Walking with Autism, Leading with PRIDE

ImageMy first PRIDE was my “coming out” PRIDE. I came out of the “Mormon Closet” as a gay man AND as an LGBTQ activist. This year I come out as a leader who shows those who want to lead, but do not think they can that they can, and that they will! Everyone is able to lead and make a difference in the world if they set their minds to it!  This year I  come out in a different way, I come out as a man who fully accepts himself and who he is, despite his differences from the majority of society that are very much NOT because he is gay…

Up until two months ago, due to high school bullying and social rejection,I hated something about me as much as I hate getting fat. This “Thing” (as I called it) has been with me my entire life, and it will be with me until I die. When I realized that I helped in creating the LDS LGBT movement, and have accomplished what I have accomplished because of this “Thing,” I realized that this “Thing” is what has created EVERYTHING that I love and appreciate about my life and that my “Thing” has put me where I am today. Up until Imagetwo months ago I rejected this “Thing,” but now I love it and I embrace it. I OWN it like a PRIDE Beauty Queen owns her EIGHT inch pumps.

What I now call “Me” comes with its advantages. I can concentrate on a task more than a “normal” person can, I see the full set of consequences that a single action can cause better then a person who does not have this “Thing,” I am naturally honest, I am a critical thinker who’s thinking patters are very clear-cut and extremely rational, I have improved spatial perception abilities (meaning I am a 3D thinker), I am naturally resistance to group-think/orthodoxies and am not swayed by peer pressure, I naturally and easily create vivid and realistic artwork, and I easily learn how to play a musical instrument. These advantages help me in being a strong and productive leader. But I am also disadvantaged, and have to work through these every day and have to pay more attention to how I am perceived than the average activist does.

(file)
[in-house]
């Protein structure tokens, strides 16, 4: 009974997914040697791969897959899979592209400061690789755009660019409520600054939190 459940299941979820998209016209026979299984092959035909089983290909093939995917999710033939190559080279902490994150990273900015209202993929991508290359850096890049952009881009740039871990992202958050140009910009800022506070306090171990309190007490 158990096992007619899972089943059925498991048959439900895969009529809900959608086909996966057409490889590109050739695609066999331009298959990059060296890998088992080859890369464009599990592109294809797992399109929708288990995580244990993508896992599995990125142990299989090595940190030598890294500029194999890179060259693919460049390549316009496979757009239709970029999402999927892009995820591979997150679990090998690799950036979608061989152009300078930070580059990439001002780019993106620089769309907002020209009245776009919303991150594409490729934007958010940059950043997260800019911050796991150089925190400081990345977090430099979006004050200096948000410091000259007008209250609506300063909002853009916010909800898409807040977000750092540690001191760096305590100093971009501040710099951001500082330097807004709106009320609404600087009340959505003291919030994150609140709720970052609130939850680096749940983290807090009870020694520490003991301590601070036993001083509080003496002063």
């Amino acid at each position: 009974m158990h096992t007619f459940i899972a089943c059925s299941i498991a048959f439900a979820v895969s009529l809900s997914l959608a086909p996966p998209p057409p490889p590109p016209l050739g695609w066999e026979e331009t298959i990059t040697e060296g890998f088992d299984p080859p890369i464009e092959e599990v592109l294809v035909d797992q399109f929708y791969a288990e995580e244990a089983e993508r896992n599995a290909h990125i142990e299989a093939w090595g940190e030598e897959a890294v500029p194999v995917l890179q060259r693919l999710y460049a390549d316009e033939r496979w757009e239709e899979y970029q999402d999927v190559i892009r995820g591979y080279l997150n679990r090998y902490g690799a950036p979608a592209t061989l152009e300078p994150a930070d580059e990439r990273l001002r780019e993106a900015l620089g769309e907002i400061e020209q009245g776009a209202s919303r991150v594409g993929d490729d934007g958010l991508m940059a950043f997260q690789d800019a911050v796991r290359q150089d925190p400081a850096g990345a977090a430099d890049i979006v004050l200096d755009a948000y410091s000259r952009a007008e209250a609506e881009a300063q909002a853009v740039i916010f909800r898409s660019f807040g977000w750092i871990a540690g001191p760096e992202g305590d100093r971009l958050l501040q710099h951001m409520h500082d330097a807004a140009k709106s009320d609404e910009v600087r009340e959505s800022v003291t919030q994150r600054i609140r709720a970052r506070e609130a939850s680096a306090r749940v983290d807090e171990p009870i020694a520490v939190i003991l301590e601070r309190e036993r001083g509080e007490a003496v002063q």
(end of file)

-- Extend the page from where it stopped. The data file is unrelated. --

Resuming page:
Some of these disadvantages are awkward and I had to train myself to not do them when I am in public. I have a VERY hard time looking people in the eyes, I am sometimes overbearingly and UNKNOWINGLY prideful in my accomplishments, I have to set a timer when working on projects or I will literally not eat, drink or use the bathroom, I have to write down all of my commitments, I am VERY picky about how my environment looks AND how it interacts with me, I have a hard time being at large parties/gatherings, I sometimes forget that others do not think like I do and I forget to explain why I do some of the things I do (such as why I chose to do a project the way I did or why I chose an abnormal or out of place approach to solve a problem or to complete a task), I cannot learn math in the same way as “normal” people, I don’t like being touched, I sometimes am not as sympathetic as I need to be, I… this list keeps going…

My “Thing,” my “Me,” my advantages and disadvantages go by another identity: I am a High Functioning (or Mildly) Autistic Gay Man.

My autism is me, it is my leadership type, it is my decision making platform, it is my organizational strategy, it is the glue that binds me to the label of a successful human being. My autism is meImage, and I am my autism.  We are one, and as one we lead! My autism is the best gift that I will ever receive.  If it was not for me being a high functioning autistic man I would not be in the position I am in today. Everything I have is because of my autism. I am more than autism, autism is more than just a disorder it is a tool for unique and talented leaders!

For those of you who are afraid to get involved in the LGBT movement because you are autistic or because you have a “disability” that people have told you prevents you from being “normal,” I have some advice:

Use your GIFT to your advantage, allow your gift to take you above and beyond what others think you are capable of, change the world, change your perspective about yourself, use your gift to your advantage. Remember that you see the world differently than others do and that your perspective could be what is needed for progress to happen.

In honor of PRIDE and everything that it represents I come out not as a gay man, but as a man who is a successful high functioning autistic individual who is also an activist for LGBTQ equality, civil rights, human rights and fairness.

For all the autistic people reading this: This year at PRIDE lets let the 3D trend take over, let’s freely think the way we think and show the world how awesome we are!

Walk with Autism, Lead in PRIDE! You are MORE than Autism, you are YOU and you are a leader!